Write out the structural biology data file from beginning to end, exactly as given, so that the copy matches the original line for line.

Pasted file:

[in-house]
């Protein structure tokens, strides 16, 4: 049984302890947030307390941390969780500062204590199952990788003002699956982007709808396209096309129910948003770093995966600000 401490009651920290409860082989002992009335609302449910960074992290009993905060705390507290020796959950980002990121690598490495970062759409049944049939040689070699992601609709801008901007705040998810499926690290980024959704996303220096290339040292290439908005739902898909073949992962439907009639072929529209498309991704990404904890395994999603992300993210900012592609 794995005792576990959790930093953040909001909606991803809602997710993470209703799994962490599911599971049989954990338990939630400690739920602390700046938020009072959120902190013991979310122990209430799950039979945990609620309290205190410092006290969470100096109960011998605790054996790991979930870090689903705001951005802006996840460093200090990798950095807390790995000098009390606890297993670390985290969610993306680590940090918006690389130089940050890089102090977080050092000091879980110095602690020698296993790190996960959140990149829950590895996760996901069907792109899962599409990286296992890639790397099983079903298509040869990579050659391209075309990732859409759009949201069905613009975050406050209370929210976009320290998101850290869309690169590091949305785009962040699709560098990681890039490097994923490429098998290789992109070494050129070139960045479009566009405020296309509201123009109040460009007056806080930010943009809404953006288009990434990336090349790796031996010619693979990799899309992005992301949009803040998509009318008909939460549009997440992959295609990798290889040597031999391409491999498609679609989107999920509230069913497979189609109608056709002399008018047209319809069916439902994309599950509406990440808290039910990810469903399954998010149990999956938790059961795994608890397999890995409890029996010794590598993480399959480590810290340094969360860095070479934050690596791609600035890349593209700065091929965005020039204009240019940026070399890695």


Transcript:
[in-house]
């Protein structure tokens, strides 16, 4: 049984302890947030307390941390969780500062204590199952990788003002699956982007709808396209096309129910948003770093995966600000 401490009651920290409860082989002992009335609302449910960074992290009993905060705390507290020796959950980002990121690598490495970062759409049944049939040689070699992601609709801008901007705040998810499926690290980024959704996303220096290339040292290439908005739902898909073949992962439907009639072929529209498309991704990404904890395994999603992300993210900012592609 794995005792576990959790930093953040909001909606991803809602997710993470209703799994962490599911599971049989954990338990939630400690739920602390700046938020009072959120902190013991979310122990209430799950039979945990609620309290205190410092006290969470100096109960011998605790054996790991979930870090689903705001951005802006996840460093200090990798950095807390790995000098009390606890297993670390985290969610993306680590940090918006690389130089940050890089102090977080050092000091879980110095602690020698296993790190996960959140990149829950590895996760996901069907792109899962599409990286296992890639790397099983079903298509040869990579050659391209075309990732859409759009949201069905613009975050406050209370929210976009320290998101850290869309690169590091949305785009962040699709560098990681890039490097994923490429098998290789992109070494050129070139960045479009566009405020296309509201123009109040460009007056806080930010943009809404953006288009990434990336090349790796031996010619693979990799899309992005992301949009803040998509009318008909939460549009997440992959295609990798290889040597031999391409491999498609679609989107999920509230069913497979189609109608056709002399008018047209319809069916439902994309599950509406990440808290039910990810469903399954998010149990999956938790059961795994608890397999890995409890029996010794590598993480399959480590810290340094969360860095070479934050690596791609600035890349593209700065091929965005020039204009240019940026070399890695």